HUNTINGTON – A woman is suing REMC Inc. after she claims a secret surveillance camera was found in her apartment.

Kenneth Kirby was also named as a defendant in the suit.

On March 13, 2015, Jessica Harris and REMC entered into a lease agreement for an apartment with a 12-month term beginning April 1, 2015, according to a complaint filed Jan. 20 in Cabell Circuit Court.

Harris claims on May 25, she was visited at her residence by neighbors, Alex Gossett and Bryanna Marsh, and during the visit, Marsh informed her that they had previously visited the residence prior to her occupancy and that there was a surveillance/security camera located in the same location that now was occupied by what appeared to be a smoke detector.

Upon hearing the allegations, Harris attempted to test the smoke detector, but no sound was made upon pressing the “test” button and she immediately removed the cover of the smoke detector and noticed there was no battery and that, in place of the battery was a small circuit board connected to wires running through the ceiling, according to the suit.

Harris claims the circuit board was glued to the smoke detector casing and, on the outside of the smoke detector casing, there appeared to be a hole which was aligned with the location of the circuit board.

At that time, it became apparent to Harris that the smoke detector was non-functioning and that its true use was to conceal a hidden camera, according to the suit.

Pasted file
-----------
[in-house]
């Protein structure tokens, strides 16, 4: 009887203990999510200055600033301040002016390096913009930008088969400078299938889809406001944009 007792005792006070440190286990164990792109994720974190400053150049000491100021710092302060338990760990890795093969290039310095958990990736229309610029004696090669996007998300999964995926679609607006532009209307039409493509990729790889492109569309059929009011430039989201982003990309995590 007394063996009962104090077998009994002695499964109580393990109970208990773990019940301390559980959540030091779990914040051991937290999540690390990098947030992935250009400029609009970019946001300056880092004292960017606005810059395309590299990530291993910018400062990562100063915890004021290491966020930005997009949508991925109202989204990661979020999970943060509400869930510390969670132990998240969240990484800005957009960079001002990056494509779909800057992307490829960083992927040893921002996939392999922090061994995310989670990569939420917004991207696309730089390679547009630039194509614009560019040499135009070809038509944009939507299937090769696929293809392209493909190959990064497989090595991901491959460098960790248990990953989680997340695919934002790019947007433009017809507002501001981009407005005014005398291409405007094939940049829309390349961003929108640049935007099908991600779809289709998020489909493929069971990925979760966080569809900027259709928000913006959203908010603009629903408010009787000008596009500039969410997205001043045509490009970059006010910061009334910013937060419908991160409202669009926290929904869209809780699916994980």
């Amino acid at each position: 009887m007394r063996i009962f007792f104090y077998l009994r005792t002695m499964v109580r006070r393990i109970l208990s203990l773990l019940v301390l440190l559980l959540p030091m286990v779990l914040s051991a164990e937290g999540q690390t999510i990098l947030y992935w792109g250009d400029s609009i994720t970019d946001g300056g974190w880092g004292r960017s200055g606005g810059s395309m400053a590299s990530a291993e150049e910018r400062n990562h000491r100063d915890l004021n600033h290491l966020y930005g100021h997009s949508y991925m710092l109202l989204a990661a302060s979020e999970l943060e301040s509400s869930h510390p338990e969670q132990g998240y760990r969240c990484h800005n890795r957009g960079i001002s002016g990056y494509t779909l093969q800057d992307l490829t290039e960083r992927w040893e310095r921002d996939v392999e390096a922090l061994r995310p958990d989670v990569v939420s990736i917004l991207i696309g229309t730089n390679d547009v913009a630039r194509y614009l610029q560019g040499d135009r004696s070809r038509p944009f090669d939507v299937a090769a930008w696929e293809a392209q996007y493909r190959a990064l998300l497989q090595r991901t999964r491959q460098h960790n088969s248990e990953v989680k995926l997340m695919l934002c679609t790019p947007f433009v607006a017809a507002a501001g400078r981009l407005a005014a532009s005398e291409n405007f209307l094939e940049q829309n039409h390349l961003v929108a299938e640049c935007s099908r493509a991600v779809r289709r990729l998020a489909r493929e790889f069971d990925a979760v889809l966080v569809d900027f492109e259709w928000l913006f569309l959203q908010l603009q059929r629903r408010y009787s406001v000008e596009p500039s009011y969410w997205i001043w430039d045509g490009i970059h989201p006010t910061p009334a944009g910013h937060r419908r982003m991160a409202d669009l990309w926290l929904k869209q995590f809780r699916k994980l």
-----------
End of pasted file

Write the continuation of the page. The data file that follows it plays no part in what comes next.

Harris claims the discovery of the hidden camera caused her to become distraught and she was consumed with anxiety and was physically ill.

The next morning, she notified the police of the presence of the hidden camera and West Virginia State Trooper J.A. Vanhoose arrived shortly thereafter to investigate the matter and later that day, the hidden camera was disconnected, according to the suit.

Harris claims she stayed one last night in the residence, along with a friend who stayed with her, and she only returned once after that night to meet with an investigator and to move her personal belongings.

The defendants owed Harris a duty to provide her residence free from encumbrances which would inhibit her peaceful possession and enjoyment and breached that duty by allowing and/or failing to prevent the installation, maintenance and/or operation of a hidden video camera inside the residence, according to the suit.

Harris claims she suffered losses and impairments due to the discovery of the surveillance camera and will continue to suffer losses in the future.

The defendants breached their contract with Harris and invaded her privacy/solitude, according to the suit.

Harris is seeking compensatory damages. She is being represented by W.A. Dawson Jr.

The case is assigned to Circuit Judge F. Jane Hustead.

Cabell Circuit Court case number: 16-C-42

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